Originally published in Pinellas County Review, January 1995
Lawyers. Write one story for the college law review and for the rest of their careers they plan to write the Great American Novel. And for every one who finally gives up that dream, along comes a Scott Turow or John Grisham to inspire another generation of dreamers.
For Miami attorney James Grippando, author of the new bestseller, The Pardon (HarperCollins), it was a combination of Turow’s best-selling novel Presumed Innocent, and the popularity of NBC-TV’s “L.A. Law” that in September 1988 convinced him to devote most nights and weekends to writing his first novel, The Dupree Conspiracy a murder mystery about a wealthy Palm Beach family.
“I always loved to write,” Grippando said in a telephone interview. “But the legal writing I had done was very esoteric stuff. My first publication was about condominium rule-making. Not the kind of stuff people giggle about at cocktail parties.”
Three years later, the Steel Hector & Davis litigator produced a monstrous first effort, 1,200 pages (275,000 words!) long. Knowing he’d need an agent to sell it, he started at the top, going right to representatives for Grisham and Robert Ludlum. Both encouraged him, but fretted that the book was way too long. The agent he finally signed with agreed and they spent the next year cutting the book in half before sending it to prospective publishers.
Don’t look for The Dupree Conspiracy on the shelves of Barnes & Noble. Nobody bought it.
But Grippando’s agent felt confident his client could write and told him to get back to work and start a new book. Easy for him to say. “I had no ideas,” Grippando recalled. “I wasn’t even a published author and I had writer’s block.”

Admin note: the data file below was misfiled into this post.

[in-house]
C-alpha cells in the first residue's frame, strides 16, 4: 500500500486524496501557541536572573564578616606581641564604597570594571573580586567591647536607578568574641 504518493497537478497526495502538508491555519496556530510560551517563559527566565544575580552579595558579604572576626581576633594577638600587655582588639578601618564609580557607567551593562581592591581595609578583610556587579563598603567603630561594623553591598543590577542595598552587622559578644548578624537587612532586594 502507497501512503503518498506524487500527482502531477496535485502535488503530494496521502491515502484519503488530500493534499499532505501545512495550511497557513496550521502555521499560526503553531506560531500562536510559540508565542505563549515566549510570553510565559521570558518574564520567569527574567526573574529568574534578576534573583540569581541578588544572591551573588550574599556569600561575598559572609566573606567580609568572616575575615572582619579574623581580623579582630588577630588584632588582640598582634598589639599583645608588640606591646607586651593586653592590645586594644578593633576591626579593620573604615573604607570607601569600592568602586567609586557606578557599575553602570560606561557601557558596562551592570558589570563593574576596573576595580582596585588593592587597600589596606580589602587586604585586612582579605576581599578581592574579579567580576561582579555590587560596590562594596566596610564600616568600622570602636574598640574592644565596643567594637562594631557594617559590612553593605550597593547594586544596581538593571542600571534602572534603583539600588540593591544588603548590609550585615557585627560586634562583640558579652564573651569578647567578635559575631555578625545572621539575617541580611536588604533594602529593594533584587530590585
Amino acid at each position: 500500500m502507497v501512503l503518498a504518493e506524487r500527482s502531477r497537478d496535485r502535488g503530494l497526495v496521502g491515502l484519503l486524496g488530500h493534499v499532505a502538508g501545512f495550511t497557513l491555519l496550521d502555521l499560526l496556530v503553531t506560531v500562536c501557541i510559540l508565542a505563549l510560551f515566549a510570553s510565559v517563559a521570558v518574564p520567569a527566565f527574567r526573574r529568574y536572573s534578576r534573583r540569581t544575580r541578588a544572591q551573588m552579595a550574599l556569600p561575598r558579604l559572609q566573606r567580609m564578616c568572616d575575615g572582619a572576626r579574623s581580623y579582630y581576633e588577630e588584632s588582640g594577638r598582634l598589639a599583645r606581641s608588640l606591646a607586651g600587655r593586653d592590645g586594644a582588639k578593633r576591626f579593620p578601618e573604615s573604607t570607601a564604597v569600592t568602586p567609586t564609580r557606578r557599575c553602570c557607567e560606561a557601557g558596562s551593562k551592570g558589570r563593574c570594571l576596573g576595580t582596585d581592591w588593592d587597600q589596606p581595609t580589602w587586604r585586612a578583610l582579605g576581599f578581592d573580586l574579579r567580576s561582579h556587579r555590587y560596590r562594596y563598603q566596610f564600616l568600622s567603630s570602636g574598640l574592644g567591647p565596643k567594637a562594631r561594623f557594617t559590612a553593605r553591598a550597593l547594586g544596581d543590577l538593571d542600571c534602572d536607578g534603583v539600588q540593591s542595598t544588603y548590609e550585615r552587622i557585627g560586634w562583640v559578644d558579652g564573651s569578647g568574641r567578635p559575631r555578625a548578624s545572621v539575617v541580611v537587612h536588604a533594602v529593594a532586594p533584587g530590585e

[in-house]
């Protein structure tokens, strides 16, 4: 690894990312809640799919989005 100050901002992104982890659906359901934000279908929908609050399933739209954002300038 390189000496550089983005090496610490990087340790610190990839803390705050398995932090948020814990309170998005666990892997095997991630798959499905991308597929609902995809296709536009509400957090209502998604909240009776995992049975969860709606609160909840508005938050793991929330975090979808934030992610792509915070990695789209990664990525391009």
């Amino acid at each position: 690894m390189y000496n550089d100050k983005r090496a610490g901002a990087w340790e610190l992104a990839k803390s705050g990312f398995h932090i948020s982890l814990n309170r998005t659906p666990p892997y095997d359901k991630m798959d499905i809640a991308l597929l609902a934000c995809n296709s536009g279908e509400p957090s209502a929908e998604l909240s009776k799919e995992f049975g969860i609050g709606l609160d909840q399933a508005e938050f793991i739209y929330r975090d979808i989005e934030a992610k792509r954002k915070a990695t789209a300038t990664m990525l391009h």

Complicating matters, Grippando had spent four years writing in secrecy. “I had lived by two rules. Number one, I kept my writing secret. I wanted people to still treat me seriously. I wasn’t going to quit my job; I love the law. The other rule was, I was going to keep it fun. But at this point, it wasn’t fun,” he said.
A chance encounter with the law helped Grippando break through.
“I was up late one evening, till 1 a.m., frustrated,” he said. “I went for a walk around the block. Out of the blue, this cop car pulls up onto the sidewalk and blocks my path. The cop gets out of the car and demands to know where I’m going. The lawyer in me thought, ‘It’s none of your damn business,’ but I actually said, ‘I live around here.’ He said, ‘Prove it. Do you have any identification?’ I didn’t. I was in jogging shorts and a T-shirt. He told me they had a report of a peeping tom. He called into the dispatcher for the description and it fit me perfectly: Mid-30s, eyes, hair, white T-shirt, blue shorts.
“While I listened to this I was thinking, ‘I’m going to wind up in jail! I work for a prestigious law firm. Janet Reno was a partner! A past-president of the ABA was from my firm. And Jim Grippando, peeping Tom!
“Finally, the dispatcher added ‘ . . . and a mustache.'”
Grippando, who has no mustache and was not carrying a razor, was released. He ran home and immediately began writing The Pardon, the story of an innocent man arrested and accused of something he didn’t do.
His second book was unlike his first in every respect. First of all, it only took seven months to write. And this time, his agent sold it – in two weeks, for a six-figure advance. Since then, everything has broken Grippando’s way: The Pardon, published September 14, 1994, and now in its second hardcover printing, has 50,000 copies in print. People magazine raved. A paperback version is due this summer. It is an alternate selection of the Literary Guild, Doubleday Book Club and the Mystery Guild. Foreign rights have sold for French, Korean and Dutch versions. Even the audiocassette, read by actor John Rubenstein, is a bestseller.
“It’s been a roller coaster,” he said. “The highs have been higher than I expected and the lows have been lower. The most gratifying thing has been getting letters from strangers all across the country saying they read it, they loved it. Because as much as your friends say they love it, you want to know what strangers think.”
All of the hubbub about his writing career didn’t affect his first love, law, until after The Pardon was published.